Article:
Rape, incest or diagnoses of fatal fetal abnormality – where medics believe that a baby will die before, during or shortly after birth – are not grounds for a legal abortion in Northern Ireland.

Is there anything you’d like to know about this story or wider issues around it? Send us your questions.

If you are reading this page on the BBC News app, you will need to visit the mobile version of the BBC website to submit your question on this topic.

What will happen at midnight?

Abortion will be decriminalised if the devolved government is not restored.

The legislation brought in by MPs at Westminster means the UK government will assume responsibility for introducing new regulations to provide greater access to terminations by next April.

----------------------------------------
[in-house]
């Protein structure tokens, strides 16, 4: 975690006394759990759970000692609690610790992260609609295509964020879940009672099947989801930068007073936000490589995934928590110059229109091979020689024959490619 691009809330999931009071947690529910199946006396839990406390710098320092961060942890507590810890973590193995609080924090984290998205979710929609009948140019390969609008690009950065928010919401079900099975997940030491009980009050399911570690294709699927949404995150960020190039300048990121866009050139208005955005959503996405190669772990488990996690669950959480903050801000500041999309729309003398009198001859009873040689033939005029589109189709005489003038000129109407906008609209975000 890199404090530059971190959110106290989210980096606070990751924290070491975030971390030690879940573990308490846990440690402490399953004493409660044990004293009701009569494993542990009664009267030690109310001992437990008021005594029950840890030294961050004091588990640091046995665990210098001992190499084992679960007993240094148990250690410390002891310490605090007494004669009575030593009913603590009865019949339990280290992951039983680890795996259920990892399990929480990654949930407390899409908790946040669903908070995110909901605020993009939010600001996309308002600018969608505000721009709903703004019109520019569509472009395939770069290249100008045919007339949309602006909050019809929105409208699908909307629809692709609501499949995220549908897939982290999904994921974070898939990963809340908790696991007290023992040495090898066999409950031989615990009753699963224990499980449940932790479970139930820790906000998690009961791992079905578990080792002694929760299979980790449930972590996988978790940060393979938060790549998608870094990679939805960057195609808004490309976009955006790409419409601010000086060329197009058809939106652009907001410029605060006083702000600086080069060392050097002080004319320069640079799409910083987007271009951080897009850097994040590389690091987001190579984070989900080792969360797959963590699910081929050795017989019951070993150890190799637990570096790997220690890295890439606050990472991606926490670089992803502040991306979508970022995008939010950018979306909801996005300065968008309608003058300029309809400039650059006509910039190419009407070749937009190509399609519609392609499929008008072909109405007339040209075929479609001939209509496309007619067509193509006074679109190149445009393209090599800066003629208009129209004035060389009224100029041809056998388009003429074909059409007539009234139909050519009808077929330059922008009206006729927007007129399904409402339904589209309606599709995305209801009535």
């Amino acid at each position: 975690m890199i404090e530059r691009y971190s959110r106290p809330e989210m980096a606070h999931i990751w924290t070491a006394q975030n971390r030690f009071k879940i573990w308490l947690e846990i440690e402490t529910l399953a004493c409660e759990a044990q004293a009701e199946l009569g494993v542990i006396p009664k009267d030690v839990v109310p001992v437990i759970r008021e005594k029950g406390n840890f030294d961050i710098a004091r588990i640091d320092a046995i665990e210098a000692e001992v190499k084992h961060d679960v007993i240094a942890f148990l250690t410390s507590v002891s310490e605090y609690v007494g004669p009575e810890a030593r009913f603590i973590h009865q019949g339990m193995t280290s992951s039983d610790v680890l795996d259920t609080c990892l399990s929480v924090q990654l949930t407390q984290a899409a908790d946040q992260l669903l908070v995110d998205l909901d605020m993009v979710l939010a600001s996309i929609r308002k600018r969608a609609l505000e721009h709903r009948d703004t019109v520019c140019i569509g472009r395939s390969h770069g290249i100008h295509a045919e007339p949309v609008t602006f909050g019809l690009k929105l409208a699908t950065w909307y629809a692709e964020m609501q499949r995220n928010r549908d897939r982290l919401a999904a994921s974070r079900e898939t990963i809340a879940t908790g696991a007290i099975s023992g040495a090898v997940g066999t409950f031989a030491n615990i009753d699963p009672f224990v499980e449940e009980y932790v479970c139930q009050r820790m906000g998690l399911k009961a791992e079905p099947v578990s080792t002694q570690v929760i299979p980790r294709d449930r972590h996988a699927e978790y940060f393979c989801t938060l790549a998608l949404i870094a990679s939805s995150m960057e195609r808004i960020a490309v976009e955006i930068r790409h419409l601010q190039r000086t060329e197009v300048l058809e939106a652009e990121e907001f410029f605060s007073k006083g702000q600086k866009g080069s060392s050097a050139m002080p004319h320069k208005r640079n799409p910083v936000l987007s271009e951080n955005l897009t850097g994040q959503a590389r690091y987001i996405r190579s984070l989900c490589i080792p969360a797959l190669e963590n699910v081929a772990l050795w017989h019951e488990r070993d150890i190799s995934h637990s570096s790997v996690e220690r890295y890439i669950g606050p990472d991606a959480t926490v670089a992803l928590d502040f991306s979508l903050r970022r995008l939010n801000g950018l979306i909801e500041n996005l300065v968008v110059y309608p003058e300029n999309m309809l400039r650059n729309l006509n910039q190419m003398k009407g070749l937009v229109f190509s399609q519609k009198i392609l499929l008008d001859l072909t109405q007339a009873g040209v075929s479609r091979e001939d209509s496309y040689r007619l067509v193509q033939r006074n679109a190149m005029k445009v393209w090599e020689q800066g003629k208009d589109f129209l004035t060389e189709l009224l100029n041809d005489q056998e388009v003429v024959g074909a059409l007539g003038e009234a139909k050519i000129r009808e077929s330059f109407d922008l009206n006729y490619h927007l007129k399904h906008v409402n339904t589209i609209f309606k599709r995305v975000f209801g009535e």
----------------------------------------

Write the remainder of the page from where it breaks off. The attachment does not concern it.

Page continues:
Under the act, same sex marriage will become legal in Northern Ireland in January, with the first wedding expected the following month.

What positions are the NI parties taking?

Speaking on Monday afternoon, Sinn Féin leader Mary Lou McDonald welcomed the “decriminalisation of women that will take effect from midnight”.

She said: “The circus and the farce today in the assembly chamber demonstrates very clearly that what we don’t need is political games, we need serious politics.”

The SDLP has described itself as a “pro-life party” but its politicians are free to vote with their conscience on abortion laws.

After leading his assembly members out of the chamber on Monday, party leader Colum Eastwood said: “The DUP are not serious about getting Stormont back to work.